The Japan Trip, Part 3

Friday, our first day completely on our own. Admittedly, I was a little worried about navigating the Tokyo subway system before I came to Japan. It’s complexity and the number of people that move through it are legendary. That said, with it being Japanese, it is incredibly well documented. I’ve lived in Washington DC, New York City, and spend a good deal of time in Boston, so I’m used to dealing with public transit systems. Granted, the Tokyo Metro was nothing to sneeze at, but as I mentioned before, it was INCREDIBLY well documented. Did I mention that the signs were in English as well as Japanese? As I can read a map, it wasn’t too much trouble for me. Also worth noting is the surprise the production staff expressed later when I told them I navigated the subway on my own. Needless to say, I was the navigator for our group.

We went all over Tokyo that day. We went to Ueno shrine, back to Akihabara, Shibuya, Shinjuku. Took a lot of pictures, ate ramen, went to bookstores, manga/anime shops. In Akihabara we went to this shop called Mandarake. I thank God that I didn’t have more money when I went there otherwise I would have spent all of it. I actually didn’t buy too much while I was out there, was on a bit of a budget at the time. However, the next time I make it back it will not be pretty. Believe that.

Mandarake was cool because it was essentially an otaku shop. I don’t know if that’s what they call them over there, but that’s what I’m gonna say about it. They had everything an anime and video game nerd like myself could want. Manga, video games, anime, figures. Lots of figures. There were a couple things I wanted to buy, would have bought had I the money, but it’s probably better I didn’t. Also got to play a test cabinet for Ultra Street Fighter IV. Just talking about it makes me miss it.

That night we went out to Roppongi. My biggest regret on my trip to Japan is that I didn’t go out there sooner. Roppongi has a bit of a reputation as the place where a lot of foreigners in Japan gather, and that is well deserved. Roppongi also has a reputation for other things as well, none of which I’ll repeat here. Look it up. Roppongi was cool though, it was nice to be able to talk in English for a bit, and I met a bunch of cool people. Going back I’m definitely going to have to hit up Ginza. I wanted to this trip, but I got a little nervous because I wasn’t supremely confident in my Japanese. So I stuck to Roppongi my remaining two nights.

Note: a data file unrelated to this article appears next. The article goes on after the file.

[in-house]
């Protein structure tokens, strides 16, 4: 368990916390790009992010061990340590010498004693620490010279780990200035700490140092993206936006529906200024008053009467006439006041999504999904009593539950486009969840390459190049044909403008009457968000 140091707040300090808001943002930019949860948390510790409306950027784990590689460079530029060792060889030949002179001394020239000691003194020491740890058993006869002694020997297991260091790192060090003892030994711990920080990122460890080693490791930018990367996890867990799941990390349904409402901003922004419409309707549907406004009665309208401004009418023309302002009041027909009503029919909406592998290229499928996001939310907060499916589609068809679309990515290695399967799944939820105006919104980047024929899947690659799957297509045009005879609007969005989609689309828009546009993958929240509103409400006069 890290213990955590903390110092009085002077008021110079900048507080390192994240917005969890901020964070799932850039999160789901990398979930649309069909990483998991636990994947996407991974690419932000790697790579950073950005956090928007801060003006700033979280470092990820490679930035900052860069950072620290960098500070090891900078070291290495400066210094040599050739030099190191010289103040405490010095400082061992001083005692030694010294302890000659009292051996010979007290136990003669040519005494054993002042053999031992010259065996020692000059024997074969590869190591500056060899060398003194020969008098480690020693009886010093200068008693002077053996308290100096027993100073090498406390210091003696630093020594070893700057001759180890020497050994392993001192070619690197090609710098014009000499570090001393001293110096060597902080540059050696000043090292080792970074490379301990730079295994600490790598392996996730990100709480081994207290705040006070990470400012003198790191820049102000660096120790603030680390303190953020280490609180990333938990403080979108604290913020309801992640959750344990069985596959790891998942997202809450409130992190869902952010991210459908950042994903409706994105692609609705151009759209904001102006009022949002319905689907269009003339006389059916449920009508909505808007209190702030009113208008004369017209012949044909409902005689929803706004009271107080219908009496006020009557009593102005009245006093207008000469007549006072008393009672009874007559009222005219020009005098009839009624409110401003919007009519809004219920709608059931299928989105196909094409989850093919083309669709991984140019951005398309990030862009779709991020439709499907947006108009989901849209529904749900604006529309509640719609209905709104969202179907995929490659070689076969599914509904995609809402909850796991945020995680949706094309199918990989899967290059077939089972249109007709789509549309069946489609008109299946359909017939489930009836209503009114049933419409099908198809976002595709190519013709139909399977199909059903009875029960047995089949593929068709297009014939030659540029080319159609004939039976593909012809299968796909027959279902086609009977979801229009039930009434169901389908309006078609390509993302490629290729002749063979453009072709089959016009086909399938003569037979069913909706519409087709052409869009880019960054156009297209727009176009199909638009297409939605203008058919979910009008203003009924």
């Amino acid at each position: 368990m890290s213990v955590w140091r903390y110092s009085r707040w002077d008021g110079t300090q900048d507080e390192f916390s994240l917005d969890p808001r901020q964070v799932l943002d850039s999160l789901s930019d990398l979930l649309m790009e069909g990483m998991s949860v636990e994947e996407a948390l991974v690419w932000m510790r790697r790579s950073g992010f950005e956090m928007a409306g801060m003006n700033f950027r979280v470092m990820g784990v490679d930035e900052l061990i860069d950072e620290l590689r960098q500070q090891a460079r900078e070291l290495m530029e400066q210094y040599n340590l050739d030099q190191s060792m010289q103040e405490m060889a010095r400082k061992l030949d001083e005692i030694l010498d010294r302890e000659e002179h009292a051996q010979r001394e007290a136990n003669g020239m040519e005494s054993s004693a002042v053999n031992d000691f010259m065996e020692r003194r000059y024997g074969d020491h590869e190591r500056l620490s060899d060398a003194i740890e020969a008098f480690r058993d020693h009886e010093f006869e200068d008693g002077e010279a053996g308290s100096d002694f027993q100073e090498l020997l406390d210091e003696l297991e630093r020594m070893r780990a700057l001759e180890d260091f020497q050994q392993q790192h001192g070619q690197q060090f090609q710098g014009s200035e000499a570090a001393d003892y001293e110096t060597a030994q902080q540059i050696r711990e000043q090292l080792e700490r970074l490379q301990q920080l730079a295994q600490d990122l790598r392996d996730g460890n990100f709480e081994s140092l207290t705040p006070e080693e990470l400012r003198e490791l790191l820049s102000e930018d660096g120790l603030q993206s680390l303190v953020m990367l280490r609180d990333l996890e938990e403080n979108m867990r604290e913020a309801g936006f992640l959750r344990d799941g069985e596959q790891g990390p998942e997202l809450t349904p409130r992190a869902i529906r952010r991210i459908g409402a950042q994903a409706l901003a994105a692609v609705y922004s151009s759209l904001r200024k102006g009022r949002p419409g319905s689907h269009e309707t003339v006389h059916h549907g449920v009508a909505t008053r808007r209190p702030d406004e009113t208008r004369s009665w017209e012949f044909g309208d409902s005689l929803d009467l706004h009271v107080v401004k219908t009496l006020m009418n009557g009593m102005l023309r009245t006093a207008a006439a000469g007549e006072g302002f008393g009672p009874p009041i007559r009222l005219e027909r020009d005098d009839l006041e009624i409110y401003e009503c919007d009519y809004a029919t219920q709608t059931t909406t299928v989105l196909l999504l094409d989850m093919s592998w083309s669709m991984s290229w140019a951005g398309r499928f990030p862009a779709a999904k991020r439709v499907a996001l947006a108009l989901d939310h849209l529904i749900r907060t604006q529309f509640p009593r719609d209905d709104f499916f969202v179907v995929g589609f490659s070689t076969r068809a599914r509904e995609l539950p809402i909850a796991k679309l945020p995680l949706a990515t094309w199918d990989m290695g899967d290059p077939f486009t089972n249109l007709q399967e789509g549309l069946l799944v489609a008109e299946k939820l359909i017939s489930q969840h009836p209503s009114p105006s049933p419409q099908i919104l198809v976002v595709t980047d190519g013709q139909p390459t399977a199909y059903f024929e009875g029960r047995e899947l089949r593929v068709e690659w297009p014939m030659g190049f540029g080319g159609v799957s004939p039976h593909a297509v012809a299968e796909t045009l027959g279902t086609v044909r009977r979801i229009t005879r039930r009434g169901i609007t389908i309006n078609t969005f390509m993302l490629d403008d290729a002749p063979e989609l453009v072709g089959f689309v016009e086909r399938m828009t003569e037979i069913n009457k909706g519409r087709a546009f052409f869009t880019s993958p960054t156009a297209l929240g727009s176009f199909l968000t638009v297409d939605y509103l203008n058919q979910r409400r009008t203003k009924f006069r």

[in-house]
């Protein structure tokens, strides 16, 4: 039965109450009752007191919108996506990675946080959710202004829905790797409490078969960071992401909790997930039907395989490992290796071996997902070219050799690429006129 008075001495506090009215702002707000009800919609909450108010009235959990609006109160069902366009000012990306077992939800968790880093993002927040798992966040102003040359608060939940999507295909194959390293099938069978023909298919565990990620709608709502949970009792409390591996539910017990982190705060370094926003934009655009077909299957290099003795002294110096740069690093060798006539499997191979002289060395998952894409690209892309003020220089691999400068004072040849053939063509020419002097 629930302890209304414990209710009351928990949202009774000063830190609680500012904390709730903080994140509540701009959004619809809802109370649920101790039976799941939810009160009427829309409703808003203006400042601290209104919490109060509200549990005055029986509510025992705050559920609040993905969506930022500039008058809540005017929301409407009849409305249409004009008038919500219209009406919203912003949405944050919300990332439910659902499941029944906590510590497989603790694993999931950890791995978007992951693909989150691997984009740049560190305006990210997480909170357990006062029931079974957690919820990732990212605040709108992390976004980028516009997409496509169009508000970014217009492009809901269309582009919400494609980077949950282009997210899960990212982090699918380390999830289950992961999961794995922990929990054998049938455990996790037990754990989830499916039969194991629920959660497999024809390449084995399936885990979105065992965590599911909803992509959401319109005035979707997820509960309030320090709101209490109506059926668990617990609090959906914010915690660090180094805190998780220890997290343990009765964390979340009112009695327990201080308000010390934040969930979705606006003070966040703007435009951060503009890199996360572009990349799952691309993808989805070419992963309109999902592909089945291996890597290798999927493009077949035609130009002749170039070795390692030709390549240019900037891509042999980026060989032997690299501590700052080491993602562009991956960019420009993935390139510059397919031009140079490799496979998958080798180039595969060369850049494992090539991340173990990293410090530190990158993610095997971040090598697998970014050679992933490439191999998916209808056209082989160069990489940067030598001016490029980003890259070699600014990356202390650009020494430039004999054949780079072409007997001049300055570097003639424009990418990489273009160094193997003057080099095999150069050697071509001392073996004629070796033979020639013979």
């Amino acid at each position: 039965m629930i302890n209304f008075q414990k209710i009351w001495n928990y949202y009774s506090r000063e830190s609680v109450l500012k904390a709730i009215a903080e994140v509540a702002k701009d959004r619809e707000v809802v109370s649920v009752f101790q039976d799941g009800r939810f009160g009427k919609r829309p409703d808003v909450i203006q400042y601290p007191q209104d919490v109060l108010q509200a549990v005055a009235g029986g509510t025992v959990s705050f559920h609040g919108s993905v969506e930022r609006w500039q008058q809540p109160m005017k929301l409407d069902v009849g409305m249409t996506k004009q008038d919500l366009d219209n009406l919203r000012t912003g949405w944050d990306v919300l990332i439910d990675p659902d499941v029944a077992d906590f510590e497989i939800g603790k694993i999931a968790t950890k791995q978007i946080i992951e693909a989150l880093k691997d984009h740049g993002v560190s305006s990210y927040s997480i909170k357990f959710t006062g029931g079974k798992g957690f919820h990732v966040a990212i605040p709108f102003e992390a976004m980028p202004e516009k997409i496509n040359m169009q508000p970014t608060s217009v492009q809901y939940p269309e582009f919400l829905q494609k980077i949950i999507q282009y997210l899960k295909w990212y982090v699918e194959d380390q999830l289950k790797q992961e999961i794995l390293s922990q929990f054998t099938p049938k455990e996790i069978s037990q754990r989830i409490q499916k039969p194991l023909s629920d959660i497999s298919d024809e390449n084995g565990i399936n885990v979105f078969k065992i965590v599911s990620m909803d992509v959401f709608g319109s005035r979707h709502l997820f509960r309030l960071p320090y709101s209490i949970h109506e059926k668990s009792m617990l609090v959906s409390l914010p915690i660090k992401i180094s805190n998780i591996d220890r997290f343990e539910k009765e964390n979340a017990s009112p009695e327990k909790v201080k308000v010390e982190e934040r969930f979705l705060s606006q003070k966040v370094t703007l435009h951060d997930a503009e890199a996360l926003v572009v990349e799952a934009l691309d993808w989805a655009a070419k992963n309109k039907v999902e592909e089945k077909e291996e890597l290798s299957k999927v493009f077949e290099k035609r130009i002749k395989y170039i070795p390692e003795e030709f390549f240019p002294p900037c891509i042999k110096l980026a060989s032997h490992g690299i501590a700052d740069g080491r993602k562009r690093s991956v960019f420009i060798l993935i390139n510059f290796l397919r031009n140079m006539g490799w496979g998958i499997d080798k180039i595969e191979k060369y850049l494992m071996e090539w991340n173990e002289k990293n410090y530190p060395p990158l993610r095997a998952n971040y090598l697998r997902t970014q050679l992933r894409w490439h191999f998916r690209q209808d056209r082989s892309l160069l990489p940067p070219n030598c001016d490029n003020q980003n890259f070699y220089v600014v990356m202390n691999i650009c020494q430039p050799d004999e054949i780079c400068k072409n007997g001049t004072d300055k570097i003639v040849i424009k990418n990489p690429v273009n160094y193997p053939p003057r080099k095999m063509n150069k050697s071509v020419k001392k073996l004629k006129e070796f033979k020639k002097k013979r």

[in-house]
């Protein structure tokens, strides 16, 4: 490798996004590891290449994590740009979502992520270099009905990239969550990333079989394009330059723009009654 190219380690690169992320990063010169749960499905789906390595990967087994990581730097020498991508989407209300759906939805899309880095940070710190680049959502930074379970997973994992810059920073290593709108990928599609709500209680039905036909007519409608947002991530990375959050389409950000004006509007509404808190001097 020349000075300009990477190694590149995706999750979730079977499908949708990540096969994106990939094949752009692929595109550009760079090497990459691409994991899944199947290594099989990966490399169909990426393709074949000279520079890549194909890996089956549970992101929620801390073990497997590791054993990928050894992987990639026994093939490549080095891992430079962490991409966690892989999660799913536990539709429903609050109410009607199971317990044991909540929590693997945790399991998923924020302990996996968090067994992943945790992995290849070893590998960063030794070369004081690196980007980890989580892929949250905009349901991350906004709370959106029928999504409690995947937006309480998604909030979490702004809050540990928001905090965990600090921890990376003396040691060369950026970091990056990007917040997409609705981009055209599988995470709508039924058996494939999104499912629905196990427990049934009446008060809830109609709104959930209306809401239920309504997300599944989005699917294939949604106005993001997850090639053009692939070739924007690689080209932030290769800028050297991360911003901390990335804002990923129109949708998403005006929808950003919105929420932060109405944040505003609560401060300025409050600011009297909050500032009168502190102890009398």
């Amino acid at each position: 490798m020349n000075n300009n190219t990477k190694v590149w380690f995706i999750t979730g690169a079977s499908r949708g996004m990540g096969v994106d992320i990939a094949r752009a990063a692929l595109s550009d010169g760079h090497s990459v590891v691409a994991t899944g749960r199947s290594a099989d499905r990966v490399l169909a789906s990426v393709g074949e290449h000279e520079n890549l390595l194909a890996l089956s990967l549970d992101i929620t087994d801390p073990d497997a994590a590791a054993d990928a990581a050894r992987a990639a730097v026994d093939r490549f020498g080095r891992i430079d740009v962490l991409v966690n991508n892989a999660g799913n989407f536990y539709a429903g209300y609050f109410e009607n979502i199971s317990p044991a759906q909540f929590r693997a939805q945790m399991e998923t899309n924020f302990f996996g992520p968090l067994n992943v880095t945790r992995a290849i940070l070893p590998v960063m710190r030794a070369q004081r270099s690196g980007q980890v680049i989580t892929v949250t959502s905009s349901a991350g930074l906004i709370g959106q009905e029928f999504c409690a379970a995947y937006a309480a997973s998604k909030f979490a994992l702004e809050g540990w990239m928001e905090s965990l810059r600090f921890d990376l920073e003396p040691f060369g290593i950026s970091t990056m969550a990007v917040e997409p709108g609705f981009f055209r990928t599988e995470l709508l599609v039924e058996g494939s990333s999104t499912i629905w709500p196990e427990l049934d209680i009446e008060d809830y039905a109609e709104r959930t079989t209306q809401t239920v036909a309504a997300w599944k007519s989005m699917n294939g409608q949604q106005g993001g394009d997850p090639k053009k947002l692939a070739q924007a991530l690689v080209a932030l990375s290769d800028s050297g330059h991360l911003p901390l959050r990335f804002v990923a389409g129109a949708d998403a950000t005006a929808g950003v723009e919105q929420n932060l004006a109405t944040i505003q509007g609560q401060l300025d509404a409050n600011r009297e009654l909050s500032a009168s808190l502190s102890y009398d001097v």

Saturday, I spent on my own. Looking back I kind of regret this decision. Joey and Antonio(the German and Italian guys) were really cool dudes and it would have been nice to spend that last day with them. The past couple of weeks had been an incredible emotional whirlwind for me. My grandfather had just passed, and then immediately after that I find out I’m going to Japan. A thing that I have wanted to do for the greater part of a decade. I suppose on that last day I just wanted to be alone with my thoughts and kind of process everything that had happened to me and how that would impact my future from there. So I suppose I needed it, but I still feel bad for spurning Joey a bit.

Needless to say I spent most of the day in Akihabara, and the night in Roppongi. I did stop by the Meiji-jingumae, a temple not too far from my hotel. (One of the shrine maidens was nice enough to let me take her picture!) There is this weird fusion of old and new in Japan. In Tokyo at the least. You would be walking through this developed metropolitan area, multi-story building, multi-lane street, and -BAM! Temple right in the middle of it. It’s almost jarring. What’s even more jarring is that it’s not the temple that is out of place, but the buildings. I mean, the temple was there first, right? I really like that aspect of Tokyo, though. That there were this places that were set apart. That even inside this metropolitan behemoth, there were spaces that still held some semblance of…being set apart. Nice economy of space they’ve got going over there.

Sunday was breakfast and then on to the airport. One of the television station staff picked me up from the hotel and took me to the airport. We got there early so we chatted a bit before my flight. Throughout the trip they felt a bit more like handlers, which I suppose they were. However, they were really nice. When I think about it, everyone was. I suppose that’s a difficult thing about Japanese culture. Since there is so much work put into the appearance and maintaining the proper order of things, it’s is hard to tell what a Japanese person is really thinking. At least for me anyway.

Looking back, the trip was over as quickly as it began. Six days was not enough for me to be out there. However I am extremely grateful to TBS, my meetup group, the production staff, Okamura-san, my fellow “tourists”, my family, my friends, and everyone else who facilitated/supported my trip to Japan. It was an amazing, life defining experience for which I am truly grateful. I used to be angry at myself for not having gone to Japan sooner, but how that trip played out was the perfect experience for my first trip to Japan and could not have imagined a better experience.

Thank you, from the bottom of my heart.